Pruning in the dormant season is recommended on certain trees susceptible to diseases and insects (such as borers) in certain areas of the country. During the dormant season there is an overall reduction of inoculum.  Avoiding pruning in wet conditions can lessen the change of fungal infection by reducing the vulnerability of freshly cut wood.  Pruning during times when insect vector numbers are not as active is advised but varies by climate.  For example, an insect vector may still be active in Georgia in November but in Wisconsin the insect vector and fungal pathogen is inactive.  If pruning a tree that is already infected by a disease such as fire blight, avoiding wet conditions and pruning during the dormant season can reduce the spread of disease to other plant parts and other plants.  In the growing season, pruning can open wounds that can start other infections.  Avoid wet and warm weather when pruning infected trees.  Pruning often by making small cuts is also a way to reduce the chances of infection.

Most fruiting trees are best pruned in the late winter just before bud break.  This reduces the chances of winter related damage. However, Pears, apricots, and peach trees among other trees that are susceptible to bacterial canker should be pruned in late fall to avoid infection through pruning cuts.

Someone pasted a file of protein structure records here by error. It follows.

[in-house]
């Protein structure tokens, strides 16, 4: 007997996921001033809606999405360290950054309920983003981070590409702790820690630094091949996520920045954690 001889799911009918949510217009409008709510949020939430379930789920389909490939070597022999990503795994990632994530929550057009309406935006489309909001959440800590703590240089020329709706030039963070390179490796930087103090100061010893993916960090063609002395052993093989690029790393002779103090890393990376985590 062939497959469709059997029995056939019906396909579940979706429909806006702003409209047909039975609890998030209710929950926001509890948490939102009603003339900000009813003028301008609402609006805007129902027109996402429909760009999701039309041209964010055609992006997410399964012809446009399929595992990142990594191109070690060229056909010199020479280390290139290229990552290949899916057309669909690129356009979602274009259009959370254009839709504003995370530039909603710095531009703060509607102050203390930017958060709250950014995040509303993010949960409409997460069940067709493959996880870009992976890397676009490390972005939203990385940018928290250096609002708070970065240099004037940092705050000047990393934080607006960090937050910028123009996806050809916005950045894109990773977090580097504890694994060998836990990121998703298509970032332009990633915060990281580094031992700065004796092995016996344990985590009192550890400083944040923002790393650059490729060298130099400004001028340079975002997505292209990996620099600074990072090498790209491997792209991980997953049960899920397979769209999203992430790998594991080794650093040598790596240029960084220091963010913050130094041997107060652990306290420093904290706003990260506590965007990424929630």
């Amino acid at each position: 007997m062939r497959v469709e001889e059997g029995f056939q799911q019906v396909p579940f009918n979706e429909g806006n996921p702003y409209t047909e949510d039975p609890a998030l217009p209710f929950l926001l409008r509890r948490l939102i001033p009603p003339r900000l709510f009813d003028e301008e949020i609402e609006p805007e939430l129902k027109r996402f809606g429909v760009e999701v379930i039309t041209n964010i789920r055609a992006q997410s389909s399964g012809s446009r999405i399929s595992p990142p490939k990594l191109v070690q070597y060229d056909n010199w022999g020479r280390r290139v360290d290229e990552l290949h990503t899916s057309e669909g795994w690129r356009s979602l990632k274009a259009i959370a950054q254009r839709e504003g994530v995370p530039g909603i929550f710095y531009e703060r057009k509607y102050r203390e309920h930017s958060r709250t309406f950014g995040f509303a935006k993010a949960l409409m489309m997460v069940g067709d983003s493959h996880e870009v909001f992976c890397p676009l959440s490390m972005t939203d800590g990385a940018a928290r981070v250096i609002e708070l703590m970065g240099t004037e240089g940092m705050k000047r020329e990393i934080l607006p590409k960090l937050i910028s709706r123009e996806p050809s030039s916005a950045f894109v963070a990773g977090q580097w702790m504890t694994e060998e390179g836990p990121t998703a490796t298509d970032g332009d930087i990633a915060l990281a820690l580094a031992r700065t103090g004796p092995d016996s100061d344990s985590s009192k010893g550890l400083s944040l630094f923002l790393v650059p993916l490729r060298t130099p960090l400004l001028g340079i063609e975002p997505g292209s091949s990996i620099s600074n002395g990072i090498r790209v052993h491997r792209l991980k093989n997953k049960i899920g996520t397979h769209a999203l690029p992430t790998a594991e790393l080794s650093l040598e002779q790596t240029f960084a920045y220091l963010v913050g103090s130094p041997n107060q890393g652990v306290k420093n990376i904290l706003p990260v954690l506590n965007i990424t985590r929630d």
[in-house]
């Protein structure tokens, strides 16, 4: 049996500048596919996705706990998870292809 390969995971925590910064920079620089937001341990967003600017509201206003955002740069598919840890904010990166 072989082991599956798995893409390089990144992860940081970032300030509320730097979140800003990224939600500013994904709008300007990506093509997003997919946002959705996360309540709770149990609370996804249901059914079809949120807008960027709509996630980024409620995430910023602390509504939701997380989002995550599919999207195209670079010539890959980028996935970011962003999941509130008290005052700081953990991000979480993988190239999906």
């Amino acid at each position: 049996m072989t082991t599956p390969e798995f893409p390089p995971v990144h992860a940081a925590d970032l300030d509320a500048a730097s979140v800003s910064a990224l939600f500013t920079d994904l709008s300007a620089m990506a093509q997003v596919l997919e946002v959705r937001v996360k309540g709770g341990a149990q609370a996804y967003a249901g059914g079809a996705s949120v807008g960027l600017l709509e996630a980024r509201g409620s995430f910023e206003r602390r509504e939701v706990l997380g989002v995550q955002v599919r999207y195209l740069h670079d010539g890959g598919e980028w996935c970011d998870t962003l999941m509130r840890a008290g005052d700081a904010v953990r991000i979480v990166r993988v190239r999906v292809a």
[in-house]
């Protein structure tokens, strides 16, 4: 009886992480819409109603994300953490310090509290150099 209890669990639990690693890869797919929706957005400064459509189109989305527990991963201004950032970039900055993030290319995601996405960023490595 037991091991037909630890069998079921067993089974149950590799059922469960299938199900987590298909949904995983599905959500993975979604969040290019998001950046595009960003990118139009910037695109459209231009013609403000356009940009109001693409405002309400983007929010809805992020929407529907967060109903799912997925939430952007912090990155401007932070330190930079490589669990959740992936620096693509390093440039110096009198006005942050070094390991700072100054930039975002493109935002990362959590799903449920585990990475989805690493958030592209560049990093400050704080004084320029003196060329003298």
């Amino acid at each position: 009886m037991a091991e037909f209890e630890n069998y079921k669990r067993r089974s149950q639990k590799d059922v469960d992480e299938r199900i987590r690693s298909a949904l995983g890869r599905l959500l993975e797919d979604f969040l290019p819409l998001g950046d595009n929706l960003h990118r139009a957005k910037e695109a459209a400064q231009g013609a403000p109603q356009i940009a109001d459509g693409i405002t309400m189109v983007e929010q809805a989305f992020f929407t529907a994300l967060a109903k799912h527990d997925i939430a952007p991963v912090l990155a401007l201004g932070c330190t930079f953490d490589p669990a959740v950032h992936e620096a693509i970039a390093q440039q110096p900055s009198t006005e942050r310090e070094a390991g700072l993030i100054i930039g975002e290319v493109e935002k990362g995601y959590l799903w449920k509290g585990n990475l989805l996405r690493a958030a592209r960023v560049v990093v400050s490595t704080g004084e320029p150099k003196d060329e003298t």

For the desired multi-stemmed form on young ornamental trees, is is best if they are left un-pruned for 2-3 years to allow for rapid growth.  Pruning lower limbs directly after planting can slow growth.  If the tree is severely headed, the new shoots will be vigorous yet the overall growth of the tree will be slowed.  To avoid having to head these trees to induce a fullness of crown, wait the recommended 2-3 years before pruning.  After the third year, they can be pruned to their desired shape.

In conclusion, pruning recommendations have changed due to ongoing research, which includes conflicting research. This makes sense due to the fact that arborists deal with so many species of trees with different susceptibilities in different climates and environmental conditions. Arborists also work with trees of varying health and vitality.  An arborist must use his expertise, and understanding of these factors while trying to meet their client’s expectations.  This involves making the decision of whether or not the client’s needs can be met while maintaining a healthy tree.